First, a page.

I love homemade mayonnaise, for its wonderful flavor and for all of its health benefits. The taste is absolutely nothing like the mayo or Miracle Whip you can buy in the store; even my husband, who had sworn his eternal hatred of mayo (having only ever tried the store-bought version), admitted that he actually likes my homemade version. And unlike store-bought mayo, which is made up of mainly hydrogenated soybean oil (anybody like some trans fats with their sandwich?), along with sugar and a whole bunch of unpronounceable additives and preservatives, this homemade mayo is filled with nourishing ingredients: egg yolks, those wonderful little nutritional powerhouses, healthy oils, and whey for a great probiotic boost. (And not only is whey great for its probiotic content, it is also a wonderful, healthful, natural preservative; my lacto-fermented mayo lasts something like a month in the fridge.)
Here is my basic recipe:
Homemade Mayo (Sans The Partially Hydrogenated Soybean Oil)
1 egg yolk,* at room temperature
2 pinches fine salt
1 pinch dry mustard
2 tsp whey
2 teaspoons fresh squeezed lemon juice
1 tablespoon vinegar (I opted for apple cider, for its taste and health properties)
1 scant cup oil
In your blender, briefly combine all of the ingredients except the oil. Next get your scant cup of oil ready and start blending again, adding the oil a few drops at a time until the liquid seems to thicken and lighten a bit, which means you have an emulsion. Once you have an emulsion you can increase the oil flow to a constant (albeit thin) stream. Continue blending until all of the oil is incorporated. Leave at room temperature for about eight hours so that the lacto-fermentation can work its magic, and then store in the refrigerator.
*A question I get fairly often: do I worry about raw eggs and salmonella? The thought never crosses my mind, except when others tell me about what a risk it is. First of all, because I know where my eggs come from: healthy, happy chickens with ample access to clean water, fresh food, and green pasture, and room to roam. I would never use any feces-covered factory-farmed eggs from caged and ill chickens that survive only because they are pumped full of antibiotics. And second, the addition of whey begins the wonderful process of lacto-fermentation, which creates an enzyme-rich substance full of beneficial bacteria and kills any harmful bacteria that might be present. The same goes for the acid in the lemon juice.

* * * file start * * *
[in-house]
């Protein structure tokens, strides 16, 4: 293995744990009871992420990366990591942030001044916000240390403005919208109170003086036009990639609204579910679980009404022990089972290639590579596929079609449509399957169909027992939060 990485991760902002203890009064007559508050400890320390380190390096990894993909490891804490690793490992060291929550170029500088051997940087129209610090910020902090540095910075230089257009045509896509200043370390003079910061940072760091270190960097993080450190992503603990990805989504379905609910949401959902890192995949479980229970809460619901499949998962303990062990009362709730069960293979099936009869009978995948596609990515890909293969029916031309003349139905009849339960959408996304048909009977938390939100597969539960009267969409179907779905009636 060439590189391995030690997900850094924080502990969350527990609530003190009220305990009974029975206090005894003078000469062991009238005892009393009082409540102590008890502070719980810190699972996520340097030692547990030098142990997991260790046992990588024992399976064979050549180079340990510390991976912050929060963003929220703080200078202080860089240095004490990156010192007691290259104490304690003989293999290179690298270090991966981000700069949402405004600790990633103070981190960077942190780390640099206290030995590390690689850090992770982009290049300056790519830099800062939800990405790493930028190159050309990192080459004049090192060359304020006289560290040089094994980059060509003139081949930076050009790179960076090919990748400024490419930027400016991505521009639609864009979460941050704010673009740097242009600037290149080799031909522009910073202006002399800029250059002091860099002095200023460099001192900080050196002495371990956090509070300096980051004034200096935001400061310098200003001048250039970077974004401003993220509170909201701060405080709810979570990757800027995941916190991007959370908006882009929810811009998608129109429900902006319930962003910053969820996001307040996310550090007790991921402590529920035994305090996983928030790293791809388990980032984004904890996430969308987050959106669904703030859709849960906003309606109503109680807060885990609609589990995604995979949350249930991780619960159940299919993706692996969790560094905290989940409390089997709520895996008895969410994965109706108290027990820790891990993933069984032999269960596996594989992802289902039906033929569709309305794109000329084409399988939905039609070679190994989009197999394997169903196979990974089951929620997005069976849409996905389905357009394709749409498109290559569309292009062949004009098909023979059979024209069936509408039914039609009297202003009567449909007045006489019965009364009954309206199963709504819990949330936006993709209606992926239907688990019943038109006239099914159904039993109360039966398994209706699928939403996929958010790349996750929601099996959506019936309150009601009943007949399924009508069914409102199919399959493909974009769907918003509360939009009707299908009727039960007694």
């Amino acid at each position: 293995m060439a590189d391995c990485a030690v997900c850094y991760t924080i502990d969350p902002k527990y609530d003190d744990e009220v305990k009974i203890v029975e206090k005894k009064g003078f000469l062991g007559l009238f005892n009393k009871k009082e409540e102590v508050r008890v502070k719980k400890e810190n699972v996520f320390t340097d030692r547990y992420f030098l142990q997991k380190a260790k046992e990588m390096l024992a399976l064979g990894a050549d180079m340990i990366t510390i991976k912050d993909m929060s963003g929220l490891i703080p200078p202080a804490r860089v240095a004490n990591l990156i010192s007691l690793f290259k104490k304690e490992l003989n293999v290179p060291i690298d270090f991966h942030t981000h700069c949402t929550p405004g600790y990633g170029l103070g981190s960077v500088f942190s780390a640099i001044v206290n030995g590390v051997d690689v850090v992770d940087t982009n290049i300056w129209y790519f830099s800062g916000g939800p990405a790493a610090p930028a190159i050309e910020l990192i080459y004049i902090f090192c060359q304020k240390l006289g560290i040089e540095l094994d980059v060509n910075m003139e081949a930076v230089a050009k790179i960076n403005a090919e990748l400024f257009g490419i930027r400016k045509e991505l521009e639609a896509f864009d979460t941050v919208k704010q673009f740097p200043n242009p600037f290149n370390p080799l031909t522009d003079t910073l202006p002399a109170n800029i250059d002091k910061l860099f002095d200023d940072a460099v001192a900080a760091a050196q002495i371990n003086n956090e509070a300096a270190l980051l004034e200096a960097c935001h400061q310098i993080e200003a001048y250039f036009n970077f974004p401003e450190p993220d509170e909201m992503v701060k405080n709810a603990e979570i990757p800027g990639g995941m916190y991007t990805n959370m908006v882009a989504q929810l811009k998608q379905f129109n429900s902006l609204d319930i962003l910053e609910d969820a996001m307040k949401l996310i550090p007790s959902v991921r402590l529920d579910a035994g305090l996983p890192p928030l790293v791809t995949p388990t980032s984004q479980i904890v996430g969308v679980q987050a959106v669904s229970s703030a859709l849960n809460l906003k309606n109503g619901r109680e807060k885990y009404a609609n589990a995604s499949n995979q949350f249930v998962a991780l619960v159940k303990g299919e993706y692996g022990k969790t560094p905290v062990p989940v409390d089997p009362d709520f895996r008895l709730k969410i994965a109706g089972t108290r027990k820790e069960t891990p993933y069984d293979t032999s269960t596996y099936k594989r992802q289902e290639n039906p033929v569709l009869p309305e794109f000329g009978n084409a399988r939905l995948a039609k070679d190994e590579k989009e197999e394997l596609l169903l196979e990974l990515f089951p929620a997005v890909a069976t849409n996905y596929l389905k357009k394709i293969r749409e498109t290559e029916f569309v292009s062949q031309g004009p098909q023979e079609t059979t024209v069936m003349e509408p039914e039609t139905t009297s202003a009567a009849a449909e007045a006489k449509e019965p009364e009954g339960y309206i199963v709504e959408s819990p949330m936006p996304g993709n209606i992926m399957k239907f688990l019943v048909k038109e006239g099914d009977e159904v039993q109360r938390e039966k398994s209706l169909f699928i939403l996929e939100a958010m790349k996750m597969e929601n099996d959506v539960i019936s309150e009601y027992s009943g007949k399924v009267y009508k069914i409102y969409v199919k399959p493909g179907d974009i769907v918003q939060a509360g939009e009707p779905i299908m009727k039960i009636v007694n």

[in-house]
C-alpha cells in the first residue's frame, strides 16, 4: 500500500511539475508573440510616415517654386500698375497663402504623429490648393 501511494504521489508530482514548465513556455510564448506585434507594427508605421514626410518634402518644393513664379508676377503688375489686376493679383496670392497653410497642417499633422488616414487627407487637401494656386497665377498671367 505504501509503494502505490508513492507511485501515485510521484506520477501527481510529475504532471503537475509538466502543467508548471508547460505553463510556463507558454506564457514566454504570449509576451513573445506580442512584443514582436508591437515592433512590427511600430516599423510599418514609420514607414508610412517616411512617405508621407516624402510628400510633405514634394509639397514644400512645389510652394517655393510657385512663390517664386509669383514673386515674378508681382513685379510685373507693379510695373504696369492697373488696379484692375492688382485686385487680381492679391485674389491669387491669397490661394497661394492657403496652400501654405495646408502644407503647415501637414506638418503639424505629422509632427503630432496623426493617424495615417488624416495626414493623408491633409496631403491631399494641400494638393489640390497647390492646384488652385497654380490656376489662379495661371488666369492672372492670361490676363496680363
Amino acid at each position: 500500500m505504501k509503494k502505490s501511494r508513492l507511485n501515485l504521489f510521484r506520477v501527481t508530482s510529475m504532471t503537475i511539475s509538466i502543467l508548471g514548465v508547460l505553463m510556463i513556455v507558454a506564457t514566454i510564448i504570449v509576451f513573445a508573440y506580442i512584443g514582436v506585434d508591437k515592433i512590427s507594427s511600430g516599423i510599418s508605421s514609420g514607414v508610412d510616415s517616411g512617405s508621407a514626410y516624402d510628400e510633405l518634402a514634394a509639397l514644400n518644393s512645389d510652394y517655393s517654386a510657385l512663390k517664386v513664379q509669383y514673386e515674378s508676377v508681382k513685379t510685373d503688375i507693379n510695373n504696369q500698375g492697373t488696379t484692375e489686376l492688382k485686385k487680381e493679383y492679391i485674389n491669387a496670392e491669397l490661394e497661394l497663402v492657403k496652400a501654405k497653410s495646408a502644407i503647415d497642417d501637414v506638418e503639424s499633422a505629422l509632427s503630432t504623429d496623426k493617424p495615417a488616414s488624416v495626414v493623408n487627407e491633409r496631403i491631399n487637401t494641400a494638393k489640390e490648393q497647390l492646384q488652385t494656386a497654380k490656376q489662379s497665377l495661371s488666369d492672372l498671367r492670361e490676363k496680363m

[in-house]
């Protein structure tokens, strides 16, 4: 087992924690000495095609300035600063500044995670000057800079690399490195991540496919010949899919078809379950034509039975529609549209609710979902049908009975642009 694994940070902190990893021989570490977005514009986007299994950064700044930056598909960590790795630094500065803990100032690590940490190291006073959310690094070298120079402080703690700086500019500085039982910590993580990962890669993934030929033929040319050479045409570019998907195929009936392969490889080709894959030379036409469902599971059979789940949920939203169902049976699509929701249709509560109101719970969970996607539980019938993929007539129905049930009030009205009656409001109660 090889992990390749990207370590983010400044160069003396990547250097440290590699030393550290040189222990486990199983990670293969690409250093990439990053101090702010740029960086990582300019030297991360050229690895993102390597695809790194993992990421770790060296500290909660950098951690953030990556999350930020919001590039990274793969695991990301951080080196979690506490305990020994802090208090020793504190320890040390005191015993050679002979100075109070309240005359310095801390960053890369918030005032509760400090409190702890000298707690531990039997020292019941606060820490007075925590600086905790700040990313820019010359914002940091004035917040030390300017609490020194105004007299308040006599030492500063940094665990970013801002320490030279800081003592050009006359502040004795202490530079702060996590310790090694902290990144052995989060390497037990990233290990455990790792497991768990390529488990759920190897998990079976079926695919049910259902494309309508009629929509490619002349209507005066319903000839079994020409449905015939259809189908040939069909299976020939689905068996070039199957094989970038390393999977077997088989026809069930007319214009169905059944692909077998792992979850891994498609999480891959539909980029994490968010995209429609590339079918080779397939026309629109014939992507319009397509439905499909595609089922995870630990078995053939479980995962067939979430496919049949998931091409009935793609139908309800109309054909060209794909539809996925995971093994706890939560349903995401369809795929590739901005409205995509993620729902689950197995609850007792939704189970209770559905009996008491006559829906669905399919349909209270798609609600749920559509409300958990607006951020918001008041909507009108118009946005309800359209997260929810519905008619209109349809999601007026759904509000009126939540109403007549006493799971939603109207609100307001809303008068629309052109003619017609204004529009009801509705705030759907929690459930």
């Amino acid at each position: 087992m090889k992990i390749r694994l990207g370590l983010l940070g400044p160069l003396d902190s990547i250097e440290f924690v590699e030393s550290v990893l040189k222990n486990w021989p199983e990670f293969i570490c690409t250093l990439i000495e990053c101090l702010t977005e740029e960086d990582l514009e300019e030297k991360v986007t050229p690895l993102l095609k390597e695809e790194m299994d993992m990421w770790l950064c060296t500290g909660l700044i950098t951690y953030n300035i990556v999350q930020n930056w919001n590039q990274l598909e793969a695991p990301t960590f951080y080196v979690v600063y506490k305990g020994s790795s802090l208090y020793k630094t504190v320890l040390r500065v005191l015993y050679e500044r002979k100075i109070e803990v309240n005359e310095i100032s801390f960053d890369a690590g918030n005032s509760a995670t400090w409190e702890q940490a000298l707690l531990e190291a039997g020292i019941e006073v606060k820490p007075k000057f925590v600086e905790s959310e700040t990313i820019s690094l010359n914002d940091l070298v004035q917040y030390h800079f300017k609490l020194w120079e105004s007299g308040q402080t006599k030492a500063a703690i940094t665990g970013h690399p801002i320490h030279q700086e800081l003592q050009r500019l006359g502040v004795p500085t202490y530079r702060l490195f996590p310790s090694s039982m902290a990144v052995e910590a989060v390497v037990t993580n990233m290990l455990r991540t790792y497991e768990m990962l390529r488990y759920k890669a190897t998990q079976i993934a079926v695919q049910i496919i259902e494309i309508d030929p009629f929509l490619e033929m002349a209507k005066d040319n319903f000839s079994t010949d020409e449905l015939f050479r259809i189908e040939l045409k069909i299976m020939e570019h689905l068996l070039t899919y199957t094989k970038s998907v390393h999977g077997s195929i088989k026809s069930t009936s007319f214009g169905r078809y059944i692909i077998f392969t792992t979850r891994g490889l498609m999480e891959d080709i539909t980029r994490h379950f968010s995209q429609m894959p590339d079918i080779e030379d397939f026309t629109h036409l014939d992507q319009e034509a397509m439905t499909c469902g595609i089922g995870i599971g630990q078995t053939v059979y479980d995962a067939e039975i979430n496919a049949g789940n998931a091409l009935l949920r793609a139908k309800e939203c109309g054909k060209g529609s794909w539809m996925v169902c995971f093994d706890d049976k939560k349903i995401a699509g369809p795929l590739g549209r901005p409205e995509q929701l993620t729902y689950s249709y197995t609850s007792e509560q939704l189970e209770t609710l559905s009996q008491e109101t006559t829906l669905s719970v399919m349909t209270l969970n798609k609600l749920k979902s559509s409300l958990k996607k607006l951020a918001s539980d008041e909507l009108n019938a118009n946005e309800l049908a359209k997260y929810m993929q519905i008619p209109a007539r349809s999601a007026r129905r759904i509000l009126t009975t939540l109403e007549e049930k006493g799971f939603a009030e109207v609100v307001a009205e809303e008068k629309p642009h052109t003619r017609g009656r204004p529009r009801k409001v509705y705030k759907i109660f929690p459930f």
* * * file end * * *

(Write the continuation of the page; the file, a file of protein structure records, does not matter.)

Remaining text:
I have historically made my mayo with extra virgin olive oil. I decided it would be a fun taste test, though, to make several batches over one weekend, all with different oils. My test subjects were: EVOO, coconut oil, walnut oil, and ghee. (I really wanted to test out macadamia nut oil and avocado oil as well, but I could not justify spending forty dollars on two small bottles of oil. Not even in the name of science.)
I should mention that coconut oil and ghee are both solid at refrigeration temperatures, so in order to prevent rock-solid, unspreadable mayo, in those batches I used two thirds EVOO and one third of either the coconut oil or ghee (warmed so that it was liquid and pourable for mixing). The flavors of both the coconut and ghee came through beautifully.
So what were the results of our taste test? Here are my ratings . . .
1. Walnut Oil
2. Coconut Oil
. . . and here are Nick’s
Nick absolutely loved the strong flavor of the ghee mayo, but it was much to overpowering for me. I started with already very flavorful grass-fed Kerry Gold butter, then clarified it, then mixed it in with the mayo, so the butter flavor was extremely in-your-face. But if you like the taste of ghee, this is a great choice for you.
The walnut oil mayo was a highly successful experiment. The oil is mellow enough that the taste of the mayo was not overpowering; it simply had very pleasant earthy and nutty hints to it. And of course walnut oil is one of the healthiest oils out there, with lots of ALA (an essential fatty acid that is converted to EPA and DHA – omega 3 – in the body), antioxidants, and omega-9, which helps maintain artery health. Lately I have been enjoying my walnut mayo, along with some salt and pepper, as an accompaniment to my hard-boiled eggs. It would also be tasty in a chicken or egg salad, or as a spread for a (grain-free nut flour bread, I hope!) sandwich.
The coconut oil had a distinct, well, coconutty taste. There is no getting around it; the flavor is strong. Coconut oil mayo would not be a particularly good alternative for an egg salad, but I imagine that it would be absolutely delectable in a tropical chicken salad. I can already picture it . . . I might have a recipe in the coming weeks. Coconut mayo with chicken, macadamia nuts, shredded coconut, grapes, any other tropical delights you can imagine. Let you imagination run wild.
EVOO is a great traditional stand-by, a work horse that could function well in a traditional chicken or egg salad, as a spread for that grain-free nut flour bread, to top your hard boiled eggs, any other common use that you could come up with for mayo. I am by no means knocking it – I love EVOO mayo – but it is the recipe that I have been using in my kitchen for quite some time, and is considerably less interesting, daring, experimental than the other concoctions that I tried. It is a beloved standby, although I am very excited that I conducted this experiment and had the chance to sample the wide variety of taste sensations that homemade mayo can provide. Now on to make some kick-butt tropical chicken salad. And ask for avocado and macadamia nut oils for my birthday!